Astrophysicist David Gerdes recently discovered a new dwarf planet that exists in our solar system past Pluto (pictured above.) It floats in space at the furthest extent of the Kuiper Belt.
Dubbed 2014 UZ224, a name not quite as quick off the tongue as some other dwarf planets like “Makemake” or “Ceres,” the planet is about the size of Iowa, or half the size of Pluto. Given its miniature form, it may not even qualify as a dwarf planet. Scientists will reportedly debate that fact, according to The Washington Post.
The planet was first spotted two years ago. Gerdes needed to confirm that it was indeed a planet by watching its movement patterns across the sky. That wasn’t easy, according to The Washington Post, given that the planet moves at an incredibly slow pace. 2014 UZ224 only rotates around the sun about once every 1,000 years.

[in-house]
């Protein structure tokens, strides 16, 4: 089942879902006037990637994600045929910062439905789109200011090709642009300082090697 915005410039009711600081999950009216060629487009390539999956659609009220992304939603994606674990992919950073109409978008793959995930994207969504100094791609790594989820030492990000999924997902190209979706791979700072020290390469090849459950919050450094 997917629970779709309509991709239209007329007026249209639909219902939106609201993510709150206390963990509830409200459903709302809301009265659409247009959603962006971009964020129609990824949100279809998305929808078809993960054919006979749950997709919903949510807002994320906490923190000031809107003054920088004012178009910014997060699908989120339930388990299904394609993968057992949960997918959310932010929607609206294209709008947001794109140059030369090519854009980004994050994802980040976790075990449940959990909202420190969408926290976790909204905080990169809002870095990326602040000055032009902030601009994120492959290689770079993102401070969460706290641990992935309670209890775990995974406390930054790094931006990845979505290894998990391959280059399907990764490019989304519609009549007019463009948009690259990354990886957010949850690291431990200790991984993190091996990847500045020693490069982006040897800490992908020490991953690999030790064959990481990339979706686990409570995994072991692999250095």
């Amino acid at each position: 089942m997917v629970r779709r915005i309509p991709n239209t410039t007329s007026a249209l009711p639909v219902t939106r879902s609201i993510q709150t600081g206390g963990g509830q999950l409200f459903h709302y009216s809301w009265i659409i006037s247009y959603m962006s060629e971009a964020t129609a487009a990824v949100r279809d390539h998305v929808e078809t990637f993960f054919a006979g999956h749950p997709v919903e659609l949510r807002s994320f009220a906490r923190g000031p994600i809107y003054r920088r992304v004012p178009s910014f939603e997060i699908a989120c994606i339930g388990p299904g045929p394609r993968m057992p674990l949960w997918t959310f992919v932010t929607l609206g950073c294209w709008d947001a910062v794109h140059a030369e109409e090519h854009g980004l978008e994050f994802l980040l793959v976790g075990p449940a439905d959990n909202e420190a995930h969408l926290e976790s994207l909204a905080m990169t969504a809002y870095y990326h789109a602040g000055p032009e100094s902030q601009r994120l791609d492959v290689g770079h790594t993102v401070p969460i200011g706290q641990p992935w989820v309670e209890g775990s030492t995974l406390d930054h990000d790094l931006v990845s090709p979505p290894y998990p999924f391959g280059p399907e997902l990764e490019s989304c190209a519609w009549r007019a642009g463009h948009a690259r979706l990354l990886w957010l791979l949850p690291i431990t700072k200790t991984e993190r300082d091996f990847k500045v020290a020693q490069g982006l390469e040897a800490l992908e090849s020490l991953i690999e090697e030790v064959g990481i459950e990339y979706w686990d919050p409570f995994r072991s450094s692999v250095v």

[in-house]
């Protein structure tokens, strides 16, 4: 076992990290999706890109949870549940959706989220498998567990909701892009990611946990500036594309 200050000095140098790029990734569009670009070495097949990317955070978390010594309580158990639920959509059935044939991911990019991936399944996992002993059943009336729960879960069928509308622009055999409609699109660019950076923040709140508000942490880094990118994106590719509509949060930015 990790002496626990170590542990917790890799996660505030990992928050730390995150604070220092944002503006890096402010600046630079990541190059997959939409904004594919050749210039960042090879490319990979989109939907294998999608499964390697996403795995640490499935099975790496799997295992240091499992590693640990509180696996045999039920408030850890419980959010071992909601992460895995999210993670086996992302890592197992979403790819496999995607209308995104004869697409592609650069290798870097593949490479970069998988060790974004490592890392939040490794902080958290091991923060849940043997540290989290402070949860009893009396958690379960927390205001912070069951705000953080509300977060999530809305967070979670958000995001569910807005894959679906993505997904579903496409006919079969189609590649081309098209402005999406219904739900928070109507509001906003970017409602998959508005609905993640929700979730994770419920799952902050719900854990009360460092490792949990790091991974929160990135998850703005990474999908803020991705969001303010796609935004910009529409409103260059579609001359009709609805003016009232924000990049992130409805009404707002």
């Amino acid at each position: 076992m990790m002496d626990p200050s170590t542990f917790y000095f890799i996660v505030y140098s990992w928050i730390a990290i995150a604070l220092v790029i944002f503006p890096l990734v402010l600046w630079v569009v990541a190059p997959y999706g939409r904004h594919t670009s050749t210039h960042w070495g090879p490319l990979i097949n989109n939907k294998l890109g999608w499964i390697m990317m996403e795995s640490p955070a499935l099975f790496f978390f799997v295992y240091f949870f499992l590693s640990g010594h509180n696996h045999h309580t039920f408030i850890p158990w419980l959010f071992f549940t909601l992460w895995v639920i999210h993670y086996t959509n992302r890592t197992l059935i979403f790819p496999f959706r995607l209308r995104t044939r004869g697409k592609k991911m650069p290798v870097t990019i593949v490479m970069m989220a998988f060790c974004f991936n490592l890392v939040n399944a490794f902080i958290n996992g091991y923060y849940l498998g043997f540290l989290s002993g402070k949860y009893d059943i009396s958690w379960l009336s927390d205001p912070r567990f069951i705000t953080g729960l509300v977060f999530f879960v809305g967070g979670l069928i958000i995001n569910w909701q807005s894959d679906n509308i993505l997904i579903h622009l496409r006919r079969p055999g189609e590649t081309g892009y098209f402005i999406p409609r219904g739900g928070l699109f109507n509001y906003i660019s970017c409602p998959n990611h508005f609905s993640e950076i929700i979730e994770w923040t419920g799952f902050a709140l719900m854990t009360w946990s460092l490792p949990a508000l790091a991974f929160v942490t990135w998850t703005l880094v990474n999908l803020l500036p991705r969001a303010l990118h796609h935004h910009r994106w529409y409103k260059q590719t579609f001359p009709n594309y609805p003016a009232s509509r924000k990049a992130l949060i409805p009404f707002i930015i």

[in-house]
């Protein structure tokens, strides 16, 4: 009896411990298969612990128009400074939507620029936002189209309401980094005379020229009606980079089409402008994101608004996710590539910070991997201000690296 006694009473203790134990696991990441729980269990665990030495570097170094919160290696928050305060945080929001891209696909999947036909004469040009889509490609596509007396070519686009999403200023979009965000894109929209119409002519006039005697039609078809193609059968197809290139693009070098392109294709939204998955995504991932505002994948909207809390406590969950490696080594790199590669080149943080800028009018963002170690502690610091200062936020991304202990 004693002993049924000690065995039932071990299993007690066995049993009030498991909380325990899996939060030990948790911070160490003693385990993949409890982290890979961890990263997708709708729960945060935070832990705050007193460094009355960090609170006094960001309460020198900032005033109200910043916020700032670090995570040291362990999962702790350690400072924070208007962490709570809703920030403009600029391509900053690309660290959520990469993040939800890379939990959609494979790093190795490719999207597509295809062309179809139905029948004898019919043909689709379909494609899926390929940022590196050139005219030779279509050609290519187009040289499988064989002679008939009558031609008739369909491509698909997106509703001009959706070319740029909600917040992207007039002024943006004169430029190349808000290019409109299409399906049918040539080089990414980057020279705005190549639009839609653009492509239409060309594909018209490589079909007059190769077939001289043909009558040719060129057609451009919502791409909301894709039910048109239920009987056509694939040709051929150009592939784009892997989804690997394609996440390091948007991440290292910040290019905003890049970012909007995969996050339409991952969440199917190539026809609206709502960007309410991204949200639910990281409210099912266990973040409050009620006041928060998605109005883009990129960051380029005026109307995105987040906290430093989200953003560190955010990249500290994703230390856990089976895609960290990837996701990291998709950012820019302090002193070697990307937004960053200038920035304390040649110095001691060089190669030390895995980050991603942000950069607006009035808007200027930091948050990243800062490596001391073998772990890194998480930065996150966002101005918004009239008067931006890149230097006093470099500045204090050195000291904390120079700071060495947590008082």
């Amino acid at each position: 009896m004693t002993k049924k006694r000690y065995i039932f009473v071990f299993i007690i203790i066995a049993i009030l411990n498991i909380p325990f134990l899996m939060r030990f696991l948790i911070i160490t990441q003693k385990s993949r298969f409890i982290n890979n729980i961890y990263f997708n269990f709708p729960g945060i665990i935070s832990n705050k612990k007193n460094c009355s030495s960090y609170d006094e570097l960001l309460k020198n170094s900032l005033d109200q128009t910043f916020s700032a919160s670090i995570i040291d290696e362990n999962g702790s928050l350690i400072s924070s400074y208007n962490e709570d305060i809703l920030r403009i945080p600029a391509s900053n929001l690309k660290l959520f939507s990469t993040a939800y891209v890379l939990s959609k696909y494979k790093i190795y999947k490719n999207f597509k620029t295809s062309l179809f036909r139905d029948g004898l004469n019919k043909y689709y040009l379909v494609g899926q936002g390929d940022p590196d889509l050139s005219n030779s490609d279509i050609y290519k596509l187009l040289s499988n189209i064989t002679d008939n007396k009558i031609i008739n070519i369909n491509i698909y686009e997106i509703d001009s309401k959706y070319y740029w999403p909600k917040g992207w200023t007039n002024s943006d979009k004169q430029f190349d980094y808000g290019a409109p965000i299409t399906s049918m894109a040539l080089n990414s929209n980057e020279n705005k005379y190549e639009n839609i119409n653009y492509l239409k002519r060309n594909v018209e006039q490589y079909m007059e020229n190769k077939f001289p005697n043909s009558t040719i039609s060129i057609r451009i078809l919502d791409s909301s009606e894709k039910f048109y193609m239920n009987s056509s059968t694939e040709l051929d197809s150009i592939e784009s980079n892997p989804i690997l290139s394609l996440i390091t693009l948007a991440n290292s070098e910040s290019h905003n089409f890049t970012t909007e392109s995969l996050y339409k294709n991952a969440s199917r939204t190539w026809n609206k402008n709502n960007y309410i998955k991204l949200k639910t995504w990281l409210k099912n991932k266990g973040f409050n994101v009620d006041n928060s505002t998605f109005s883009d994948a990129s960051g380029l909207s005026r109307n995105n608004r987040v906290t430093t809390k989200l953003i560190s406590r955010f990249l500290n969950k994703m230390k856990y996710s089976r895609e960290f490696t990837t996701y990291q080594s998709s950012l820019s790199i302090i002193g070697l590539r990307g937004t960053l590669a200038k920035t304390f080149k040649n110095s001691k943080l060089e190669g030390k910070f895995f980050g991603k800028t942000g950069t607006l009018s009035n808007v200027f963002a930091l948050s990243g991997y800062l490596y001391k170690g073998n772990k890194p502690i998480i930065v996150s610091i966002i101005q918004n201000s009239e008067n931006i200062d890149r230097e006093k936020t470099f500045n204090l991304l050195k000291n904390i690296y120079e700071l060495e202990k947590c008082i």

Why this matters:
Scientists reportedly believe that there are more than 100 dwarf planets in our solar system and, thanks to techniques taught by Gerdes, they’re now able to start to identify many of them. 2014 Uz224 is about 8.5 billion miles from earth, making its discovery rather incredible.